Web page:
Identifying and Overcoming Common EHR Usability Challenges

February 23, 2022 | By Wendy Bartlett

Identifying and Overcoming Common EHR Usability Challenges

Electronic health records (EHRs) play a prominent role in the healthcare industry, offering numerous benefits for today’s practices and providers. 

However, the rise of healthcare consumerism and shift to value-based care have completely transformed the way physicians deliver care to their patients. As a result, EHR vendors are now tasked with ensuring their products evolve in ways that help their physician customers better serve their patients—but doing so is easier said than done.

Why? EHR vendors face significant challenges when it comes to the usability of their platforms, especially as modern healthcare consumers’ needs evolve. Maintaining their core system is a job in and of itself, and it can be expensive to enhance EHR platforms with new technology without the right support. 

Let’s talk about some of the key EHR usability challenges and how vendors like you can implement solutions to overcome them.

Potential Consequences of EHR Inefficiencies

Despite EHR vendors’ best efforts, it can be difficult to enhance platforms as quickly as the industry is changing. Although certainly unintentional, EHR inefficiencies have caused some common usability issues that affect providers, practices, and patients alike, such as:

Physician and Practice Staff Burnout

EHRs are supposed to reduce the administrative burden for practice staff and providers; however, poor usability can actually increase manual work and lead to burnout. Physician burnout is already a widespread problem in healthcare, and problems with electronic health records are frequently recognized as a major contributing factor.

Patient Safety Risks Due to Errors

When EHRs aren’t intuitive or user-friendly, the risk of human error increases. For example, a physician may prescribe the wrong medication or the wrong dosage. Research has shown that roughly 40 percent of EHRs have an issue that could potentially lead to patient harm, and 37,365 providers may have used EHRs with potential safety issues.

Lack of Practice Workflow Support

When EHRs have poor usability, there is often a mismatch between the EHR and practice workflows. As such, a practice’s EHR may not be able to streamline or simplify workflows—or may even increase manual work or make processes more complicated.

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4 EHR Usability Issues and How to Overcome Them

While these common usability issues may prove challenging, they’re far from permanent. EHR vendors can take proactive steps to start solving these challenges today:

1. Deciding to Build vs. Partner

In recent years, EHR vendors have increasingly looked to enhance their products with patient engagement features to better align with consumer expectations. However, EHR vendors often struggle with whether to build or partner to upgrade their product offering.

The truth is, building new patient engagement tools takes longer and requires a larger investment to do it yourself. On the other hand, outsourcing to a strategic partner with patient engagement expertise can help EHR vendors offer a superior product at a lower cost and with a faster speed to market. Plus, patient engagement technology partners are likely to make frequent product enhancements at no added cost to EHR vendors.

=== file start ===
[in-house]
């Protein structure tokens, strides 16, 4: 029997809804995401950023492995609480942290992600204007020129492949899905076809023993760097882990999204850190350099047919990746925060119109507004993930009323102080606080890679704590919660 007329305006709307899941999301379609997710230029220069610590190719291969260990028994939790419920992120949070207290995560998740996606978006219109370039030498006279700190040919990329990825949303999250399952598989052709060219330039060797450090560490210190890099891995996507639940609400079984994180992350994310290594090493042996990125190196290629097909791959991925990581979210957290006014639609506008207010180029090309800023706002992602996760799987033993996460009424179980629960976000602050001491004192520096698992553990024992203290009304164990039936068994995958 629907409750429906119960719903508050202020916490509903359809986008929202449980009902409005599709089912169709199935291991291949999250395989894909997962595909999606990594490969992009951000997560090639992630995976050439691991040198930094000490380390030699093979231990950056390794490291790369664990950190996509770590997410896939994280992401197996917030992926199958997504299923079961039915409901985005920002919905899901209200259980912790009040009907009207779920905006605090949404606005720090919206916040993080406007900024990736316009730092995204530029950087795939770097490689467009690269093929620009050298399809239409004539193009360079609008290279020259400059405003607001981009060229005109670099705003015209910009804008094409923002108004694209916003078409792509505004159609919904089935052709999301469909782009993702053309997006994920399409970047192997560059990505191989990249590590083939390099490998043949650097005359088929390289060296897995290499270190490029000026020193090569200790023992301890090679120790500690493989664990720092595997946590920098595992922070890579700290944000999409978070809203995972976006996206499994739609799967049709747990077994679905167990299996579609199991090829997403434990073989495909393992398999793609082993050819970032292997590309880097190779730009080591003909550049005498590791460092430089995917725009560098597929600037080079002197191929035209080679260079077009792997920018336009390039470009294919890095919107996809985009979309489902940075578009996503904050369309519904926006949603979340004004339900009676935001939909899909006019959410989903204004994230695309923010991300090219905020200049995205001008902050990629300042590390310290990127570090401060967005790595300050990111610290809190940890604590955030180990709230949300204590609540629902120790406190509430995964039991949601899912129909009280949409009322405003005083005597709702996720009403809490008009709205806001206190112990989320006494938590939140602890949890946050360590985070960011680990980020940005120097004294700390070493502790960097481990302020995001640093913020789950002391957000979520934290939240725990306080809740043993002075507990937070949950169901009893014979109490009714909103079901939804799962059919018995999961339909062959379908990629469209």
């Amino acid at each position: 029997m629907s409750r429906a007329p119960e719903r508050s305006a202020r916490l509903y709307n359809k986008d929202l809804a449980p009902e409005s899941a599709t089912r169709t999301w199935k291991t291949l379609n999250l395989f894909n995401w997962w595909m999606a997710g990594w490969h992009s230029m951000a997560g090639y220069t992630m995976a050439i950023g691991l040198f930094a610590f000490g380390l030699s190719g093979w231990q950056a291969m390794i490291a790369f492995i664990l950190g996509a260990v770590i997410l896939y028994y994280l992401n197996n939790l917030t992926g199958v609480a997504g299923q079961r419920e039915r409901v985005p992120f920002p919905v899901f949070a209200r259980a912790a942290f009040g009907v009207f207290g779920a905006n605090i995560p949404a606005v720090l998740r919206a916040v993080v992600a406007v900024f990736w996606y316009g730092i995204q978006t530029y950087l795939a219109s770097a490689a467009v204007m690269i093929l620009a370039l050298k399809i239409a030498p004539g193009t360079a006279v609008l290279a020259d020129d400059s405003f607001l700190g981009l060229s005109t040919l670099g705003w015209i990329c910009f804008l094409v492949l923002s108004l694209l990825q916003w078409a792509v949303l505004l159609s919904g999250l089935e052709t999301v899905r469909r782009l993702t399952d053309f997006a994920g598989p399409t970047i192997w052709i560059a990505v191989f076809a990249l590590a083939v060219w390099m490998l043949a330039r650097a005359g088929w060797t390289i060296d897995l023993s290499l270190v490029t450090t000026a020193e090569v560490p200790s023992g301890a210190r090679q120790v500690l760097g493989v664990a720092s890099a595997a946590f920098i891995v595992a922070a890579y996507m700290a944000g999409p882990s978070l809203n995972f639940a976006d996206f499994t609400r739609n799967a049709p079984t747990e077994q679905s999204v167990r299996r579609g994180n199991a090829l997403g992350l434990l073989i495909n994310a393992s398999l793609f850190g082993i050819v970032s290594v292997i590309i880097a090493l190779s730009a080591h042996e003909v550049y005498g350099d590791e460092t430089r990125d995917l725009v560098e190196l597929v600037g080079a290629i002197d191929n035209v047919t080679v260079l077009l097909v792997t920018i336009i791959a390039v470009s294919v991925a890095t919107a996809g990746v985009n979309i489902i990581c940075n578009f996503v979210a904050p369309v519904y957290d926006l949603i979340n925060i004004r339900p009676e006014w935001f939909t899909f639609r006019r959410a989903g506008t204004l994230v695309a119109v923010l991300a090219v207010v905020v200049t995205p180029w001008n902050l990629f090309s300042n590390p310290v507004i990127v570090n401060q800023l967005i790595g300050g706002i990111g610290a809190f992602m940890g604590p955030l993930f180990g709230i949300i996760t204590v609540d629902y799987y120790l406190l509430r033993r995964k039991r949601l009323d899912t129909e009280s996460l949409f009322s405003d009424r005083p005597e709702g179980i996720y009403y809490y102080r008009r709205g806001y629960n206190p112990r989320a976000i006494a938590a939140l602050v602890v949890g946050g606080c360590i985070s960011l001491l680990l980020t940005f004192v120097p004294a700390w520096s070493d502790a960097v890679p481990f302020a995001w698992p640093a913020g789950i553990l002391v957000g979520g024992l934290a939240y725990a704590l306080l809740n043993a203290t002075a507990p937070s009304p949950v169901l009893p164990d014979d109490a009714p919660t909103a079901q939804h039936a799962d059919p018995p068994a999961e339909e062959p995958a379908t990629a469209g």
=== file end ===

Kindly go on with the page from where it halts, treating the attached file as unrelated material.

2. Protecting Patient Safety

Challenges with the usability of electronic health records open the door to a number of potential patient safety concerns due to inaccurate or unclear information. Ben Moscovitch, project director of health IT at Pew Charitable Trusts, recently pointed out that usability flaws, such as unclear medication lists or default drug measurement settings, can contribute to medical errors. For instance, a provider could prescribe the wrong drug or dosage to a patient by accident.

Although poor system usability and ineffective data exchange can introduce patient safety problems, improving data entry, regulatory compliance, and interoperability can help EHR vendors offer products that pose fewer safety concerns.

3. Supporting Interoperability

To further expand on interoperability and the need for seamless data exchange: Duplicate data entry in disparate, disconnected technologies increases manual work for providers and practice staff and increases the risk of human error. This can impede care coordination and data accuracy, ultimately leading to negative health outcomes.

EHR vendors should ensure compliance with CMS’ Promoting Interoperability Program. These programs are designed to promote the use of certified EHRs, with the end goal of improving efficiency, simplifying operations, and achieving positive patient outcomes.

4. Creating Workflow Efficiencies

Many EHRs increase the administrative burden for practice staff and providers. An increased administrative burden and more duplicate, manual work can contribute to increased physician and staff burnout as well as both customer and patient churn.

Vendors should align features and functionalities with practice workflows to better use automation and reduce manual and duplicate work where possible. This way, practices can streamline workflows and create efficiencies with EHRs, enabling the delivery of top-quality patient care without adding to providers’ workloads.

Clearly, it’s essential for EHR vendors to address these problems by optimizing their product to be more user-friendly and better align with the needs of healthcare organizations and their  patients. Download A Guide to Selecting the Right Technology Partner for Your EHR to learn more about enhancing your EHR with a patient engagement partner.

Selecting the right techology partner for your ehr